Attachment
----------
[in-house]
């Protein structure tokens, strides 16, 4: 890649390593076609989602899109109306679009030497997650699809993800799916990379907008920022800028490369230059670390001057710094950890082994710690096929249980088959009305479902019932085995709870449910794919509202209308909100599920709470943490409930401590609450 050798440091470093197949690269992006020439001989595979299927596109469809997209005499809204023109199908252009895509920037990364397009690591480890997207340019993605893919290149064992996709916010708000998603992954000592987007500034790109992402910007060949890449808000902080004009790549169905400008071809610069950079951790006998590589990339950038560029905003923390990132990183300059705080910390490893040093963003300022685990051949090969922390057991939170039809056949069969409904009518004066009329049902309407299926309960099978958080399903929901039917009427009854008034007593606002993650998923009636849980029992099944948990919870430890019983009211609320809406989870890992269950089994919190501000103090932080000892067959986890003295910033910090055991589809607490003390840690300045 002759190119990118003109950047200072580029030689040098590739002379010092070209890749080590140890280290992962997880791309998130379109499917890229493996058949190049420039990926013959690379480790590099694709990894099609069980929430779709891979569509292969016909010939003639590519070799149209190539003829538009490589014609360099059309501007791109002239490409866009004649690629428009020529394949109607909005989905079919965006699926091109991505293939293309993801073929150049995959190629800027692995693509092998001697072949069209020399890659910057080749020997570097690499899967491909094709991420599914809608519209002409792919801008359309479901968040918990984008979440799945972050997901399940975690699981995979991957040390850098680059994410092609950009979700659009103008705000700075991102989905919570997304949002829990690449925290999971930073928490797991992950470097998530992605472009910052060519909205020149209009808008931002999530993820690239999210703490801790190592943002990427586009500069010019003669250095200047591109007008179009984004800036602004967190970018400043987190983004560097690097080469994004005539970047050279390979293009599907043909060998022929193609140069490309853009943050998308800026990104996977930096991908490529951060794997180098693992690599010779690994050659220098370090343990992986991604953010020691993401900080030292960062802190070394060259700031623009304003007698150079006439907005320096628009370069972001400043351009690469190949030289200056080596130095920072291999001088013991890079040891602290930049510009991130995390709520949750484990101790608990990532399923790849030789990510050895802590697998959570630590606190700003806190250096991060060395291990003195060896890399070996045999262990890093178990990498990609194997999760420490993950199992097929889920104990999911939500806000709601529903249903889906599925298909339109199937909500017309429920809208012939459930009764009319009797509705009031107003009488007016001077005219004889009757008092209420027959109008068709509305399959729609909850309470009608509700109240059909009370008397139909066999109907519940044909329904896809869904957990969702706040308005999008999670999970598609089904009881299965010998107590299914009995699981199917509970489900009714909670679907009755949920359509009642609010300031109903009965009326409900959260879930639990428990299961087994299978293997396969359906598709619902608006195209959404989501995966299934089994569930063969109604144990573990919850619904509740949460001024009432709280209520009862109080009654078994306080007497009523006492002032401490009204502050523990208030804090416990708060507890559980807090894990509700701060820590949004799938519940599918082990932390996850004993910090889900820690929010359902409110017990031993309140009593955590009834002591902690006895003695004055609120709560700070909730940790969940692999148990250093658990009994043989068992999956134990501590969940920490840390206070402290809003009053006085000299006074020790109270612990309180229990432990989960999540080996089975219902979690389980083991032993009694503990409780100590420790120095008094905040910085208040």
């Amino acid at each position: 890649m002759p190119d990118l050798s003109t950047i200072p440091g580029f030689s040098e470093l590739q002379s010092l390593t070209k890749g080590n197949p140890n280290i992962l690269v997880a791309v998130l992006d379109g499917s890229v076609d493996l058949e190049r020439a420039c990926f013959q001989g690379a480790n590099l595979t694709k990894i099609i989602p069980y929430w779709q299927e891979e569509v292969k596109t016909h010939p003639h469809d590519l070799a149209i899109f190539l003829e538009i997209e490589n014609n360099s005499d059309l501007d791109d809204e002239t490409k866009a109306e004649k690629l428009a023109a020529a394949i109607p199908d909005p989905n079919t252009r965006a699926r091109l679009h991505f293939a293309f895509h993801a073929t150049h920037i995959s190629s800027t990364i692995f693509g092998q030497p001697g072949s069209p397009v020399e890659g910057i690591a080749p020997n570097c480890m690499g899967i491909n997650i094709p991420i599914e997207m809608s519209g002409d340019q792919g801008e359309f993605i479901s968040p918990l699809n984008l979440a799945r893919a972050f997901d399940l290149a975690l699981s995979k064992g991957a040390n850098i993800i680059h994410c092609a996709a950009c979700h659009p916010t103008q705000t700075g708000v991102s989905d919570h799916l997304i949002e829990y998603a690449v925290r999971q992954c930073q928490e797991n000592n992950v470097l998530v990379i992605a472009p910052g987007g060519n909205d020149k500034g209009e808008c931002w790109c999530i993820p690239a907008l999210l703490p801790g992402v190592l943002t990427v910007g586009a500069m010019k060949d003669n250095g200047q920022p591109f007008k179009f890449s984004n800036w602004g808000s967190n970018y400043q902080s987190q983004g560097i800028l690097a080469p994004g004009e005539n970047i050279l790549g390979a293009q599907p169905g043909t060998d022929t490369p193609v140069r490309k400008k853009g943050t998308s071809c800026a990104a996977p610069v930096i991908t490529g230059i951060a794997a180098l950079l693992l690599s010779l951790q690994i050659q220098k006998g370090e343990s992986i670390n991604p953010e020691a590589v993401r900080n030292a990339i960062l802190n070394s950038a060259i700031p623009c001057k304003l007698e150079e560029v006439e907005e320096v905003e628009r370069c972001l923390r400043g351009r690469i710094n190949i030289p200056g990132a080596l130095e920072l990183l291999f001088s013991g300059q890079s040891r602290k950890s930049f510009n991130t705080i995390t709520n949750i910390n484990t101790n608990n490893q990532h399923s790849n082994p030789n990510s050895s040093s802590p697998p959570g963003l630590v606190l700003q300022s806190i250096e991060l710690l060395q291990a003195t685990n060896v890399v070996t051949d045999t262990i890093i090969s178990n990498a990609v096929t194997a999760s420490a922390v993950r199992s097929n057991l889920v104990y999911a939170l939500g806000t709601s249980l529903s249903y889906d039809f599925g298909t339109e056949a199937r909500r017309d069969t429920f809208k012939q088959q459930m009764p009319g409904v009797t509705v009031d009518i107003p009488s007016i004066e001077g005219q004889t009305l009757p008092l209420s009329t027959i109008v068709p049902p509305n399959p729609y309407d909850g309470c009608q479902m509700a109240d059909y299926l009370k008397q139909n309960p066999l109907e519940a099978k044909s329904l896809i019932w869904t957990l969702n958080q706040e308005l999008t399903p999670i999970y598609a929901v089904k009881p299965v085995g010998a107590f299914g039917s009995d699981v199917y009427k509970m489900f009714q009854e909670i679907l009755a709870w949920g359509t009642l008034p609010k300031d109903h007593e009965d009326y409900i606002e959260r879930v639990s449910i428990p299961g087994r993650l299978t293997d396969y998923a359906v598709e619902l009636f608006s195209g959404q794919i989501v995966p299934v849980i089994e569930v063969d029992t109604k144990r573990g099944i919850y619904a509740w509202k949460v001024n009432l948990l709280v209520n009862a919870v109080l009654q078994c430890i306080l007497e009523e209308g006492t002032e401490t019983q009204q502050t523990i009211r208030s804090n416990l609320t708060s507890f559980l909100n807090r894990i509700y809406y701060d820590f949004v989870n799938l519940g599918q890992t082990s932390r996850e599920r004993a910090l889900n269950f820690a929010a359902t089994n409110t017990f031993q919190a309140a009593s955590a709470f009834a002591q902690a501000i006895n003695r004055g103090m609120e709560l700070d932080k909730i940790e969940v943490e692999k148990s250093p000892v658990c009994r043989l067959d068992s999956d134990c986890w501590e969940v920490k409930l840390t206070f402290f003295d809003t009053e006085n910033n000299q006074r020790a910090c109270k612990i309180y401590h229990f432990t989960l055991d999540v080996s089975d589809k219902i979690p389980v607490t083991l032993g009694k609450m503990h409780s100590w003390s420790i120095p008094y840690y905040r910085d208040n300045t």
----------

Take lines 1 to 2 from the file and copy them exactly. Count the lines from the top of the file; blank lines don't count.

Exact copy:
[in-house]
């Protein structure tokens, strides 16, 4: 890649390593076609989602899109109306679009030497997650699809993800799916990379907008920022800028490369230059670390001057710094950890082994710690096929249980088959009305479902019932085995709870449910794919509202209308909100599920709470943490409930401590609450 050798440091470093197949690269992006020439001989595979299927596109469809997209005499809204023109199908252009895509920037990364397009690591480890997207340019993605893919290149064992996709916010708000998603992954000592987007500034790109992402910007060949890449808000902080004009790549169905400008071809610069950079951790006998590589990339950038560029905003923390990132990183300059705080910390490893040093963003300022685990051949090969922390057991939170039809056949069969409904009518004066009329049902309407299926309960099978958080399903929901039917009427009854008034007593606002993650998923009636849980029992099944948990919870430890019983009211609320809406989870890992269950089994919190501000103090932080000892067959986890003295910033910090055991589809607490003390840690300045 002759190119990118003109950047200072580029030689040098590739002379010092070209890749080590140890280290992962997880791309998130379109499917890229493996058949190049420039990926013959690379480790590099694709990894099609069980929430779709891979569509292969016909010939003639590519070799149209190539003829538009490589014609360099059309501007791109002239490409866009004649690629428009020529394949109607909005989905079919965006699926091109991505293939293309993801073929150049995959190629800027692995693509092998001697072949069209020399890659910057080749020997570097690499899967491909094709991420599914809608519209002409792919801008359309479901968040918990984008979440799945972050997901399940975690699981995979991957040390850098680059994410092609950009979700659009103008705000700075991102989905919570997304949002829990690449925290999971930073928490797991992950470097998530992605472009910052060519909205020149209009808008931002999530993820690239999210703490801790190592943002990427586009500069010019003669250095200047591109007008179009984004800036602004967190970018400043987190983004560097690097080469994004005539970047050279390979293009599907043909060998022929193609140069490309853009943050998308800026990104996977930096991908490529951060794997180098693992690599010779690994050659220098370090343990992986991604953010020691993401900080030292960062802190070394060259700031623009304003007698150079006439907005320096628009370069972001400043351009690469190949030289200056080596130095920072291999001088013991890079040891602290930049510009991130995390709520949750484990101790608990990532399923790849030789990510050895802590697998959570630590606190700003806190250096991060060395291990003195060896890399070996045999262990890093178990990498990609194997999760420490993950199992097929889920104990999911939500806000709601529903249903889906599925298909339109199937909500017309429920809208012939459930009764009319009797509705009031107003009488007016001077005219004889009757008092209420027959109008068709509305399959729609909850309470009608509700109240059909009370008397139909066999109907519940044909329904896809869904957990969702706040308005999008999670999970598609089904009881299965010998107590299914009995699981199917509970489900009714909670679907009755949920359509009642609010300031109903009965009326409900959260879930639990428990299961087994299978293997396969359906598709619902608006195209959404989501995966299934089994569930063969109604144990573990919850619904509740949460001024009432709280209520009862109080009654078994306080007497009523006492002032401490009204502050523990208030804090416990708060507890559980807090894990509700701060820590949004799938519940599918082990932390996850004993910090889900820690929010359902409110017990031993309140009593955590009834002591902690006895003695004055609120709560700070909730940790969940692999148990250093658990009994043989068992999956134990501590969940920490840390206070402290809003009053006085000299006074020790109270612990309180229990432990989960999540080996089975219902979690389980083991032993009694503990409780100590420790120095008094905040910085208040």